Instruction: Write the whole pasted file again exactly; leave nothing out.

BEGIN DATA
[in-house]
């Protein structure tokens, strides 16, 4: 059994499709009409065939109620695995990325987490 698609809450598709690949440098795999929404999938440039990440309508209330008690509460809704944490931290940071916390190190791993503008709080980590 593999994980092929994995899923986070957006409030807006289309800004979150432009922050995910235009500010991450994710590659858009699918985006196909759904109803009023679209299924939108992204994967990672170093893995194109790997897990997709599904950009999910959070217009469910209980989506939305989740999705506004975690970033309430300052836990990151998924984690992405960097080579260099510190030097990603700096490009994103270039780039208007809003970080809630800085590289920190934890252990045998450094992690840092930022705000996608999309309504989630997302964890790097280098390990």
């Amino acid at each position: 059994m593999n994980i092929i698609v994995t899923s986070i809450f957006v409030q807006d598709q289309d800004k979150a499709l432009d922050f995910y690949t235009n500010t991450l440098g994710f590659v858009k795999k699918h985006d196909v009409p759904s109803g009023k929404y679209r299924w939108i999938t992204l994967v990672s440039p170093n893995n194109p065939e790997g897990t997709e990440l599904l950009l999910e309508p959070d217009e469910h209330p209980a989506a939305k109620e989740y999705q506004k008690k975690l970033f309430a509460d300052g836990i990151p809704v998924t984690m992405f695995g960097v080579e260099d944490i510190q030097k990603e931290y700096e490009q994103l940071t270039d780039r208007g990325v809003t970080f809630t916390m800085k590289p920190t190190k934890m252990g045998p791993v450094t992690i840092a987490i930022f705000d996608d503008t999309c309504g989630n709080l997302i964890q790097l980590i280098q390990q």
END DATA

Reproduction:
[in-house]
């Protein structure tokens, strides 16, 4: 059994499709009409065939109620695995990325987490 698609809450598709690949440098795999929404999938440039990440309508209330008690509460809704944490931290940071916390190190791993503008709080980590 593999994980092929994995899923986070957006409030807006289309800004979150432009922050995910235009500010991450994710590659858009699918985006196909759904109803009023679209299924939108992204994967990672170093893995194109790997897990997709599904950009999910959070217009469910209980989506939305989740999705506004975690970033309430300052836990990151998924984690992405960097080579260099510190030097990603700096490009994103270039780039208007809003970080809630800085590289920190934890252990045998450094992690840092930022705000996608999309309504989630997302964890790097280098390990």
């Amino acid at each position: 059994m593999n994980i092929i698609v994995t899923s986070i809450f957006v409030q807006d598709q289309d800004k979150a499709l432009d922050f995910y690949t235009n500010t991450l440098g994710f590659v858009k795999k699918h985006d196909v009409p759904s109803g009023k929404y679209r299924w939108i999938t992204l994967v990672s440039p170093n893995n194109p065939e790997g897990t997709e990440l599904l950009l999910e309508p959070d217009e469910h209330p209980a989506a939305k109620e989740y999705q506004k008690k975690l970033f309430a509460d300052g836990i990151p809704v998924t984690m992405f695995g960097v080579e260099d944490i510190q030097k990603e931290y700096e490009q994103l940071t270039d780039r208007g990325v809003t970080f809630t916390m800085k590289p920190t190190k934890m252990g045998p791993v450094t992690i840092a987490i930022f705000d996608d503008t999309c309504g989630n709080l997302i964890q790097l980590i280098q390990q």